CIGI Urges Canada to Increase Arctic Ops, Spur High North Economy

By John Higginbotham
Wednesday, July 24, 2013
John Higginbotham (Photo: CIGI)

To prepare Canada’s northern communities for the “New Arctic,” the federal government needs to devote greater policy attention and resources to strategic Arctic maritime areas such as Nunavut, says a new policy brief issued by The Center for International Governance Innovation (CIGI).

In Nunavut and the New Arctic, CIGI Senior Fellow John Higginbotham highlights the need for basic maritime transport infrastructure in Nunavut, which is the Canadian region with potentially the most to gain from the “great melt.” The territory faces difficulty serving basic community needs and “has a long way to go to fully participate and take advantage of its natural geographic and human strengths in the New Arctic,” according to the CIGI policy brief.

Higginbotham highlights policy issues and infrastructure needs that, if addressed with local and global conditions in mind, will help the vast sea-dependent territory to take advantage of the Arctic’s emerging ice-free environment. These include:

•Much better navigational aids, charting and small-craft harbor facilities, and credible search and rescue and oil spill mitigation capabilities for priority North American Arctic marine corridors;
•An urgent need to invest in ramps, breakwaters and windbreaks for smaller communities;
•Proactive infrastructure support for mining and oil and gas facilities that can be responsibly developed in the next decade;
•A long-term need for a network of Arctic deep water ports, ports of refuge and refuelling facilities;
•Updating transportation safety and security regulatory frameworks to meet unique conditions in the North; and
•Enacting a rigorous code of conduct governing cruise ships and private boats entering Canadian waters, as a step towards large scale, safe and culturally sensitive Arctic cruise tourism.

Higginbotham said that “lack of understanding of Northern conditions often undermines current federal government policies and programs, and lack of understanding of Nunavut’s unique system of governance can slow much needed investment.” He adds that all levels of government should “look to pragmatic, functional solutions to current problems, rather than focusing on large, grandiose projects.”

“Federal infrastructure investment in Nunavut is a continuing obligation, and should be seen as nation building like we have done for centuries in Southern Canada,” Higginbotham said.

The Government of Canada “should launch, with the territories and other players, a strategic North American Arctic marine corridor and port facilities initiative as a way to encourage all possible public and private partners to work to a common purpose.”

Nunavut and the New Arctic is drawn in large part from discussions at CIGI’s multi-stakeholder Arctic Marine Policy and Governance Workshop in Iqaluit, Nunavut, May 1-2, 2013. The workshop is part of CIGI’s global security project on Arctic Governance. To access a free copy of this report, visit: cigionline.org/publications/2013/7/nunavut-and-new-arctic.

CIGI Senior Fellow  John Higginbotham is an expert on international economic relations, maritime, air, road and rail transportation systems, and systems of governance.  With over 30 years of service with the Government of Canada, including senior international assignments and coordinating Canada’s successful Asia-Pacific Gateway and Corridor Initiative at Transport Canada, John’s current research focuses on Arctic governance, leading CIGI’s global security research project in this area.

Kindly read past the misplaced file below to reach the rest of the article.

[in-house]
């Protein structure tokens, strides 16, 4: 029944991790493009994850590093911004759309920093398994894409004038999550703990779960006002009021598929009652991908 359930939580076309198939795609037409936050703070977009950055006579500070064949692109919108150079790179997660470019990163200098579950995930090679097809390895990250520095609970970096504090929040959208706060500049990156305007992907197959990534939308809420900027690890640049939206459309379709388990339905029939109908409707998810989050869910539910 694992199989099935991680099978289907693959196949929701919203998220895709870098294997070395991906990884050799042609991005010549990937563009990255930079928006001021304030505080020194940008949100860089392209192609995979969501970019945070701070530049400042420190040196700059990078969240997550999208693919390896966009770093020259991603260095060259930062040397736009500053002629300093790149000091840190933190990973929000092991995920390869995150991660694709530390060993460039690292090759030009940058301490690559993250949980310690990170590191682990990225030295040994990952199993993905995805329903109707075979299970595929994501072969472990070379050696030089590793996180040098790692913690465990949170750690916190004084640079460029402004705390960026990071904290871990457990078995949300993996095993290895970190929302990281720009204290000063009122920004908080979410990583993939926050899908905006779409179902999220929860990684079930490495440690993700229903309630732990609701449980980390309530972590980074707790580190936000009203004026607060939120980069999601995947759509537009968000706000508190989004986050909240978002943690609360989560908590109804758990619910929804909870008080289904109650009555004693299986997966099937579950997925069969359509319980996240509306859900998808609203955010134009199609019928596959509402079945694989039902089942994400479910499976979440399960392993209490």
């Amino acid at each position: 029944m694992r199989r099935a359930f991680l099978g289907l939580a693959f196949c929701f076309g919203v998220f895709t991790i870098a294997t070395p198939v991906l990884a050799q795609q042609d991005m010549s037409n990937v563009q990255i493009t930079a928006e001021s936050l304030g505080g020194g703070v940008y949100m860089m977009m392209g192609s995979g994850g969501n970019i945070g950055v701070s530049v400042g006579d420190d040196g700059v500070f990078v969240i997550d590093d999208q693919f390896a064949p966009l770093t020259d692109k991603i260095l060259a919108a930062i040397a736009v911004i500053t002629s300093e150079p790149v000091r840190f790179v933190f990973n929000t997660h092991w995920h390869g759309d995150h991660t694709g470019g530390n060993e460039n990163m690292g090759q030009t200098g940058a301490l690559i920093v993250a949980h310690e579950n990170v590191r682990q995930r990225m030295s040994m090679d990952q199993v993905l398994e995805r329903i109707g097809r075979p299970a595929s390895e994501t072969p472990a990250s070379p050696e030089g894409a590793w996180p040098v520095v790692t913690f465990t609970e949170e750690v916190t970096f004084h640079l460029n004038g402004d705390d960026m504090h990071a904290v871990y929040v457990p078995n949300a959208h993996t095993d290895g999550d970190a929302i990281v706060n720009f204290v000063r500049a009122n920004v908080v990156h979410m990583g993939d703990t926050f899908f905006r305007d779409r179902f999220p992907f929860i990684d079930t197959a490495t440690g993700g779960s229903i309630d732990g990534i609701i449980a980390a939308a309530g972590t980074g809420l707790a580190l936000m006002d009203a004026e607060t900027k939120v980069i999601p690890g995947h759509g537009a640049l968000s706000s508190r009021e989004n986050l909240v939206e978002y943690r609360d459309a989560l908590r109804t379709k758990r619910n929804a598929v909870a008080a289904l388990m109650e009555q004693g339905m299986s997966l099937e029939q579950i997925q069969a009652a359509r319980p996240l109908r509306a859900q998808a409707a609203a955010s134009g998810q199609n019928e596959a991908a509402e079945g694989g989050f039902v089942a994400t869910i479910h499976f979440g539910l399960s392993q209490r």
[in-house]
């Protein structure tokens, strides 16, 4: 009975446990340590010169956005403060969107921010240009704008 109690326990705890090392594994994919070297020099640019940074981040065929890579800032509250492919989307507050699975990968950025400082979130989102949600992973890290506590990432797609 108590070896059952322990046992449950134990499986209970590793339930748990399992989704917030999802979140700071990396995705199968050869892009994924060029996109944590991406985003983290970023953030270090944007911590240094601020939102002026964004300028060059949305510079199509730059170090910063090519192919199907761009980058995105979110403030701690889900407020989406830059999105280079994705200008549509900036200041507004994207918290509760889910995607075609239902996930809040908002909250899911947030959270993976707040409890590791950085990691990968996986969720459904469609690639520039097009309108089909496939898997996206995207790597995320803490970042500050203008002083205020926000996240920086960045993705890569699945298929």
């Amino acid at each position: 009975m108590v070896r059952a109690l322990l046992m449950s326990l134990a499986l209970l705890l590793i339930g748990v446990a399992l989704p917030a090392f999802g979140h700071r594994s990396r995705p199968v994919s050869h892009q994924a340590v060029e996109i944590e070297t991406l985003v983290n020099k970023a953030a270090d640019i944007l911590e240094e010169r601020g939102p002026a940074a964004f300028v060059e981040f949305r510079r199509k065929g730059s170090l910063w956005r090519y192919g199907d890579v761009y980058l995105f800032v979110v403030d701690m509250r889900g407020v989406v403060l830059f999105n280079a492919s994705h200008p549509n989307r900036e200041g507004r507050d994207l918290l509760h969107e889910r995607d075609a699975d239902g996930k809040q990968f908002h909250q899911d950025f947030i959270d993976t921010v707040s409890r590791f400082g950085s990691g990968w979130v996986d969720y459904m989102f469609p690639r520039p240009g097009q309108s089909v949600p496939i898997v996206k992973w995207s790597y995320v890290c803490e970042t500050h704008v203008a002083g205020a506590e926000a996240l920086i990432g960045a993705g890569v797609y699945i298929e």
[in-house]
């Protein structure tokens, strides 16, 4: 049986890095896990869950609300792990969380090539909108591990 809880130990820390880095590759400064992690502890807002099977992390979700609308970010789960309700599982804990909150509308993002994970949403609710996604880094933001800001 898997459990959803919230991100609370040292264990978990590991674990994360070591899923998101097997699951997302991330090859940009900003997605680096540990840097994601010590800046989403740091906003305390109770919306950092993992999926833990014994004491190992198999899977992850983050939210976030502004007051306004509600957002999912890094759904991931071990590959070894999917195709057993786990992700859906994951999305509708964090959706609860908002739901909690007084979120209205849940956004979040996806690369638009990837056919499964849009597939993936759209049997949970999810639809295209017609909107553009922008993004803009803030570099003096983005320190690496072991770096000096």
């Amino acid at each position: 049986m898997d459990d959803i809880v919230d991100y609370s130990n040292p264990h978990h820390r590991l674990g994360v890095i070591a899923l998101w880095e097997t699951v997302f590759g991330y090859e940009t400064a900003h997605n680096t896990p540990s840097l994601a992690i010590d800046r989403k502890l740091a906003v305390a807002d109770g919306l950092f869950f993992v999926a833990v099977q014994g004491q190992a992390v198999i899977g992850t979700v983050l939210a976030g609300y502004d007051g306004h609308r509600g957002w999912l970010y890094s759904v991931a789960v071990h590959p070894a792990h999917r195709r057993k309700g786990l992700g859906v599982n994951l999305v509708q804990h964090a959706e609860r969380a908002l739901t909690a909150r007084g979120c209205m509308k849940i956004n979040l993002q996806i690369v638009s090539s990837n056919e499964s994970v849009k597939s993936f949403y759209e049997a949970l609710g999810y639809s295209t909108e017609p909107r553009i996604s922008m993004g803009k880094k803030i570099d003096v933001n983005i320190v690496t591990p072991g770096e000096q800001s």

Maritime Reporter July 2015 Digital Edition
FREE Maritime Reporter Subscription
Latest Maritime News    rss feeds

Government Update

BSEE Updates Hurricane Reporting Requirements

BSEE is providing updated guidance for the current and future hurricane seasons through a Notice to Lessees (NTL) released July 27, 2015. NTL 2015-G02 clarifies

Singapore MPA Wants LNG Bunkering Options

Singapore's Maritime Port Authority is seeking proposals on liquefied natural gas bunker supplies as it shifts away from fossil fuels towards gas while trying to

China's Navy Drills in South China Sea

China said it conducted air and sea drills in the South China Sea on Tuesday as it stakes an increasingly assertive claim to virtually the whole sea despite rival claims by neighbours.

Arctic Operations

Shell Gets APD for limited Arctic Drilling

After extensive review and under a robust array of safety requirements, Bureau of Safety and Environmental Enforcement (BSEE) Director Brian Salerno today announced

Iceland Left out of Arctic Fishing Accord

Iceland was not involved in the creation of the new joint cooperation agreement on fishing in the Arctic Ocean, and insists it should be included. The five

CITB Employees Vote Down Union Petition

Representative employees of marine transportation company of Cook Inlet Tug & Barge Inc. (CITB) on Monday voted to reject a petition that would see a union organize

 
 
Maritime Careers / Shipboard Positions Maritime Contracts Maritime Security Maritime Standards Navigation Offshore Oil Pod Propulsion Port Authority Shipbuilding / Vessel Construction Sonar
rss | archive | history | articles | privacy | contributors | top maritime news | about us | copyright | maritime magazines
maritime security news | shipbuilding news | maritime industry | shipping news | maritime reporting | workboats news | ship design | maritime business

Time taken: 0.1276 sec (8 req/sec)